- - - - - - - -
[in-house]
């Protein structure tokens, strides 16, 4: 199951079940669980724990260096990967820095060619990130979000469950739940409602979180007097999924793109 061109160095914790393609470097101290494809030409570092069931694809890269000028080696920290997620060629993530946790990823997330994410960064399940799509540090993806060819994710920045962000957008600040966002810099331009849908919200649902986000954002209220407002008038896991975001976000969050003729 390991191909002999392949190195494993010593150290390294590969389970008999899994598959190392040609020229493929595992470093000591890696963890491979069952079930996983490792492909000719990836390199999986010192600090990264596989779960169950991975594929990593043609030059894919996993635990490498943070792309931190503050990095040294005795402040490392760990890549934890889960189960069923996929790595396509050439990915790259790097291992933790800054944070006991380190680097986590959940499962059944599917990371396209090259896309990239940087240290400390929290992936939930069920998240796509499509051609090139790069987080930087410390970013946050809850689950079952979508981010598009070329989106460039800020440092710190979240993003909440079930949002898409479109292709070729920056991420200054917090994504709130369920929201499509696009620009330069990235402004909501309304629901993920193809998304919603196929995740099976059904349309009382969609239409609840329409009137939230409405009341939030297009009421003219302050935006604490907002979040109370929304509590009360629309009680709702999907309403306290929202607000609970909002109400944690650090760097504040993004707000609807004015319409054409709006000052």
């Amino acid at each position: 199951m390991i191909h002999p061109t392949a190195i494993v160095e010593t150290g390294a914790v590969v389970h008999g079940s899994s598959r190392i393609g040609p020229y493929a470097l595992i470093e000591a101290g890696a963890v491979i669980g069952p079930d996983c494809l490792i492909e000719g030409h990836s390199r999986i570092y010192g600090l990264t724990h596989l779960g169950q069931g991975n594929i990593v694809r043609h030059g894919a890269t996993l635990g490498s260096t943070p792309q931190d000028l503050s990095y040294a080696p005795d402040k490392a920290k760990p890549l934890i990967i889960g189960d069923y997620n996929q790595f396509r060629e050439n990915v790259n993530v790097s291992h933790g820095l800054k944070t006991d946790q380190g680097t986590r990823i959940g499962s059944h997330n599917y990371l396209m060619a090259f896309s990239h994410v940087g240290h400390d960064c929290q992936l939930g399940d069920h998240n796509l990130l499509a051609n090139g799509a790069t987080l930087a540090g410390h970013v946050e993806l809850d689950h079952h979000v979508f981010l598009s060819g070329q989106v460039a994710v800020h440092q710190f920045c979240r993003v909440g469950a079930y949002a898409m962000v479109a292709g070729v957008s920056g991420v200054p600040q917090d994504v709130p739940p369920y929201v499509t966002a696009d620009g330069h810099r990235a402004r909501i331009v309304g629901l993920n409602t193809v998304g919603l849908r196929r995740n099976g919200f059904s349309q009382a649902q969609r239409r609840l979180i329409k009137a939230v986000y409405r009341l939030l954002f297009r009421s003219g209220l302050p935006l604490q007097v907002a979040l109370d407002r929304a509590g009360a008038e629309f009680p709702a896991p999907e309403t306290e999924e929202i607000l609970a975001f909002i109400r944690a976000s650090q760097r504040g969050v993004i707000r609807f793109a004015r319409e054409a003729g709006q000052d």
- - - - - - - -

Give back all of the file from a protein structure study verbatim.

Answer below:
[in-house]
């Protein structure tokens, strides 16, 4: 199951079940669980724990260096990967820095060619990130979000469950739940409602979180007097999924793109 061109160095914790393609470097101290494809030409570092069931694809890269000028080696920290997620060629993530946790990823997330994410960064399940799509540090993806060819994710920045962000957008600040966002810099331009849908919200649902986000954002209220407002008038896991975001976000969050003729 390991191909002999392949190195494993010593150290390294590969389970008999899994598959190392040609020229493929595992470093000591890696963890491979069952079930996983490792492909000719990836390199999986010192600090990264596989779960169950991975594929990593043609030059894919996993635990490498943070792309931190503050990095040294005795402040490392760990890549934890889960189960069923996929790595396509050439990915790259790097291992933790800054944070006991380190680097986590959940499962059944599917990371396209090259896309990239940087240290400390929290992936939930069920998240796509499509051609090139790069987080930087410390970013946050809850689950079952979508981010598009070329989106460039800020440092710190979240993003909440079930949002898409479109292709070729920056991420200054917090994504709130369920929201499509696009620009330069990235402004909501309304629901993920193809998304919603196929995740099976059904349309009382969609239409609840329409009137939230409405009341939030297009009421003219302050935006604490907002979040109370929304509590009360629309009680709702999907309403306290929202607000609970909002109400944690650090760097504040993004707000609807004015319409054409709006000052």
């Amino acid at each position: 199951m390991i191909h002999p061109t392949a190195i494993v160095e010593t150290g390294a914790v590969v389970h008999g079940s899994s598959r190392i393609g040609p020229y493929a470097l595992i470093e000591a101290g890696a963890v491979i669980g069952p079930d996983c494809l490792i492909e000719g030409h990836s390199r999986i570092y010192g600090l990264t724990h596989l779960g169950q069931g991975n594929i990593v694809r043609h030059g894919a890269t996993l635990g490498s260096t943070p792309q931190d000028l503050s990095y040294a080696p005795d402040k490392a920290k760990p890549l934890i990967i889960g189960d069923y997620n996929q790595f396509r060629e050439n990915v790259n993530v790097s291992h933790g820095l800054k944070t006991d946790q380190g680097t986590r990823i959940g499962s059944h997330n599917y990371l396209m060619a090259f896309s990239h994410v940087g240290h400390d960064c929290q992936l939930g399940d069920h998240n796509l990130l499509a051609n090139g799509a790069t987080l930087a540090g410390h970013v946050e993806l809850d689950h079952h979000v979508f981010l598009s060819g070329q989106v460039a994710v800020h440092q710190f920045c979240r993003v909440g469950a079930y949002a898409m962000v479109a292709g070729v957008s920056g991420v200054p600040q917090d994504v709130p739940p369920y929201v499509t966002a696009d620009g330069h810099r990235a402004r909501i331009v309304g629901l993920n409602t193809v998304g919603l849908r196929r995740n099976g919200f059904s349309q009382a649902q969609r239409r609840l979180i329409k009137a939230v986000y409405r009341l939030l954002f297009r009421s003219g209220l302050p935006l604490q007097v907002a979040l109370d407002r929304a509590g009360a008038e629309f009680p709702a896991p999907e309403t306290e999924e929202i607000l609970a975001f909002i109400r944690a976000s650090q760097r504040g969050v993004i707000r609807f793109a004015r319409e054409a003729g709006q000052d």